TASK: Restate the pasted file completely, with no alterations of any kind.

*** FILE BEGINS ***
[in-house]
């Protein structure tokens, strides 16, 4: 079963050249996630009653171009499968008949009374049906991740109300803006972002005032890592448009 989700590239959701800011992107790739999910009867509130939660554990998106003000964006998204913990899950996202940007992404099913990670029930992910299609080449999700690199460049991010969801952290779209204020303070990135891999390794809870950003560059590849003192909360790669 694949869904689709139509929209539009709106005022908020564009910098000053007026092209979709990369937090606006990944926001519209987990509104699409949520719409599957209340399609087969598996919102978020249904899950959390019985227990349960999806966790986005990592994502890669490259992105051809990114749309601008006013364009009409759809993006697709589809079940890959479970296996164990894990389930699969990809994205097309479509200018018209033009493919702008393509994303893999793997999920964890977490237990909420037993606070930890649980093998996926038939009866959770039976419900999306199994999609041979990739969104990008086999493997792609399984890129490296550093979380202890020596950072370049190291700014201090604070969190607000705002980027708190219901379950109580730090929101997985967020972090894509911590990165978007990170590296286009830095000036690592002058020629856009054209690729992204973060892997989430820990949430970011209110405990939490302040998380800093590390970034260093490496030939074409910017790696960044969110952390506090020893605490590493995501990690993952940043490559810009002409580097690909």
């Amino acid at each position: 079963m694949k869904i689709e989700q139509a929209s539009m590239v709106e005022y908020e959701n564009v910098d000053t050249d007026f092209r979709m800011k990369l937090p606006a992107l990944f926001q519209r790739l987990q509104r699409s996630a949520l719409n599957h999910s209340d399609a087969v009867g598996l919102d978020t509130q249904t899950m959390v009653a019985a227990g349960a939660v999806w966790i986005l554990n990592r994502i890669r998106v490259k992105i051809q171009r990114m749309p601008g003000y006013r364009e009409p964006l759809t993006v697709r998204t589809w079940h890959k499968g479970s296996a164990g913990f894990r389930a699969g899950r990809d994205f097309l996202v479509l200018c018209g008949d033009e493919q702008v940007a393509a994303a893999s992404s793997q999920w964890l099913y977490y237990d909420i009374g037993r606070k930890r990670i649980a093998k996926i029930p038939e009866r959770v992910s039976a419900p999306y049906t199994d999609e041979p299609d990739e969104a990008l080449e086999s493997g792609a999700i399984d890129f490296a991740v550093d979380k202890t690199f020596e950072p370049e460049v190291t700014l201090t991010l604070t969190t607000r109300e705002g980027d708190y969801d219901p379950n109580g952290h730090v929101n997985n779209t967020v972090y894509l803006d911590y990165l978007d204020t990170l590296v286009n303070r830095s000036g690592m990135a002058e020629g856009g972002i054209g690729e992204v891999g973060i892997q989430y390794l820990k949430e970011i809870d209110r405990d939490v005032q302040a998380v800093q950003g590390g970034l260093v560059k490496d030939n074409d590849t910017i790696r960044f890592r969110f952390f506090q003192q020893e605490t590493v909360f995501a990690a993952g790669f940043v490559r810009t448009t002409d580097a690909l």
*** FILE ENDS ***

[in-house]
């Protein structure tokens, strides 16, 4: 079963050249996630009653171009499968008949009374049906991740109300803006972002005032890592448009 989700590239959701800011992107790739999910009867509130939660554990998106003000964006998204913990899950996202940007992404099913990670029930992910299609080449999700690199460049991010969801952290779209204020303070990135891999390794809870950003560059590849003192909360790669 694949869904689709139509929209539009709106005022908020564009910098000053007026092209979709990369937090606006990944926001519209987990509104699409949520719409599957209340399609087969598996919102978020249904899950959390019985227990349960999806966790986005990592994502890669490259992105051809990114749309601008006013364009009409759809993006697709589809079940890959479970296996164990894990389930699969990809994205097309479509200018018209033009493919702008393509994303893999793997999920964890977490237990909420037993606070930890649980093998996926038939009866959770039976419900999306199994999609041979990739969104990008086999493997792609399984890129490296550093979380202890020596950072370049190291700014201090604070969190607000705002980027708190219901379950109580730090929101997985967020972090894509911590990165978007990170590296286009830095000036690592002058020629856009054209690729992204973060892997989430820990949430970011209110405990939490302040998380800093590390970034260093490496030939074409910017790696960044969110952390506090020893605490590493995501990690993952940043490559810009002409580097690909």
């Amino acid at each position: 079963m694949k869904i689709e989700q139509a929209s539009m590239v709106e005022y908020e959701n564009v910098d000053t050249d007026f092209r979709m800011k990369l937090p606006a992107l990944f926001q519209r790739l987990q509104r699409s996630a949520l719409n599957h999910s209340d399609a087969v009867g598996l919102d978020t509130q249904t899950m959390v009653a019985a227990g349960a939660v999806w966790i986005l554990n990592r994502i890669r998106v490259k992105i051809q171009r990114m749309p601008g003000y006013r364009e009409p964006l759809t993006v697709r998204t589809w079940h890959k499968g479970s296996a164990g913990f894990r389930a699969g899950r990809d994205f097309l996202v479509l200018c018209g008949d033009e493919q702008v940007a393509a994303a893999s992404s793997q999920w964890l099913y977490y237990d909420i009374g037993r606070k930890r990670i649980a093998k996926i029930p038939e009866r959770v992910s039976a419900p999306y049906t199994d999609e041979p299609d990739e969104a990008l080449e086999s493997g792609a999700i399984d890129f490296a991740v550093d979380k202890t690199f020596e950072p370049e460049v190291t700014l201090t991010l604070t969190t607000r109300e705002g980027d708190y969801d219901p379950n109580g952290h730090v929101n997985n779209t967020v972090y894509l803006d911590y990165l978007d204020t990170l590296v286009n303070r830095s000036g690592m990135a002058e020629g856009g972002i054209g690729e992204v891999g973060i892997q989430y390794l820990k949430e970011i809870d209110r405990d939490v005032q302040a998380v800093q950003g590390g970034l260093v560059k490496d030939n074409d590849t910017i790696r960044f890592r969110f952390f506090q003192q020893e605490t590493v909360f995501a990690a993952g790669f940043v490559r810009t448009t002409d580097a690909l």